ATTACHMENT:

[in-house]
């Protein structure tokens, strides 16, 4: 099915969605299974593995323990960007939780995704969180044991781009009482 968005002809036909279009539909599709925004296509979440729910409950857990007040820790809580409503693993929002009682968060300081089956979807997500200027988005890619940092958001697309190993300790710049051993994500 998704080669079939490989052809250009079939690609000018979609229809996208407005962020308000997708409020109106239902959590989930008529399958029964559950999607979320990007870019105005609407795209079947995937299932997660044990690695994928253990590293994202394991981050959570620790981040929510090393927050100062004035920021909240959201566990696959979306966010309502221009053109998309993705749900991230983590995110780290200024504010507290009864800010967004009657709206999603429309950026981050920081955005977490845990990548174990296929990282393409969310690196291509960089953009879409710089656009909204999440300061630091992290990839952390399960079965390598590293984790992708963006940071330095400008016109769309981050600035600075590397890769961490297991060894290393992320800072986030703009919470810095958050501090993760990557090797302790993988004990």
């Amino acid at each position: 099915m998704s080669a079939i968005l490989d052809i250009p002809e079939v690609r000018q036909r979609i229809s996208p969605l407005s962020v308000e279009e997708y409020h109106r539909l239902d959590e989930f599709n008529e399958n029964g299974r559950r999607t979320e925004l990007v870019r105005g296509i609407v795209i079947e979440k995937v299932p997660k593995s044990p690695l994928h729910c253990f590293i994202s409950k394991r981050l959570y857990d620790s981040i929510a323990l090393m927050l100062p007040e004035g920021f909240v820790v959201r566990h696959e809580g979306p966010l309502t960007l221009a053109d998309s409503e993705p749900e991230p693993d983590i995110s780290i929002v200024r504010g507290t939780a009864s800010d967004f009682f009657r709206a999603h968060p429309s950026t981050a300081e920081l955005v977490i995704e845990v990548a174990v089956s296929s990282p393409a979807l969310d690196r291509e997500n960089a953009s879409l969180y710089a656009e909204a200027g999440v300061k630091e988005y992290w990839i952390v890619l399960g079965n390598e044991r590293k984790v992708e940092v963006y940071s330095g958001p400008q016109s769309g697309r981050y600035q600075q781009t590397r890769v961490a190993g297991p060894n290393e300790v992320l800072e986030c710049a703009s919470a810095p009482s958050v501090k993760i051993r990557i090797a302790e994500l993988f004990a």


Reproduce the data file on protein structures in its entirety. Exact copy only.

[in-house]
């Protein structure tokens, strides 16, 4: 099915969605299974593995323990960007939780995704969180044991781009009482 968005002809036909279009539909599709925004296509979440729910409950857990007040820790809580409503693993929002009682968060300081089956979807997500200027988005890619940092958001697309190993300790710049051993994500 998704080669079939490989052809250009079939690609000018979609229809996208407005962020308000997708409020109106239902959590989930008529399958029964559950999607979320990007870019105005609407795209079947995937299932997660044990690695994928253990590293994202394991981050959570620790981040929510090393927050100062004035920021909240959201566990696959979306966010309502221009053109998309993705749900991230983590995110780290200024504010507290009864800010967004009657709206999603429309950026981050920081955005977490845990990548174990296929990282393409969310690196291509960089953009879409710089656009909204999440300061630091992290990839952390399960079965390598590293984790992708963006940071330095400008016109769309981050600035600075590397890769961490297991060894290393992320800072986030703009919470810095958050501090993760990557090797302790993988004990």
């Amino acid at each position: 099915m998704s080669a079939i968005l490989d052809i250009p002809e079939v690609r000018q036909r979609i229809s996208p969605l407005s962020v308000e279009e997708y409020h109106r539909l239902d959590e989930f599709n008529e399958n029964g299974r559950r999607t979320e925004l990007v870019r105005g296509i609407v795209i079947e979440k995937v299932p997660k593995s044990p690695l994928h729910c253990f590293i994202s409950k394991r981050l959570y857990d620790s981040i929510a323990l090393m927050l100062p007040e004035g920021f909240v820790v959201r566990h696959e809580g979306p966010l309502t960007l221009a053109d998309s409503e993705p749900e991230p693993d983590i995110s780290i929002v200024r504010g507290t939780a009864s800010d967004f009682f009657r709206a999603h968060p429309s950026t981050a300081e920081l955005v977490i995704e845990v990548a174990v089956s296929s990282p393409a979807l969310d690196r291509e997500n960089a953009s879409l969180y710089a656009e909204a200027g999440v300061k630091e988005y992290w990839i952390v890619l399960g079965n390598e044991r590293k984790v992708e940092v963006y940071s330095g958001p400008q016109s769309g697309r981050y600035q600075q781009t590397r890769v961490a190993g297991p060894n290393e300790v992320l800072e986030c710049a703009s919470a810095p009482s958050v501090k993760i051993r990557i090797a302790e994500l993988f004990a």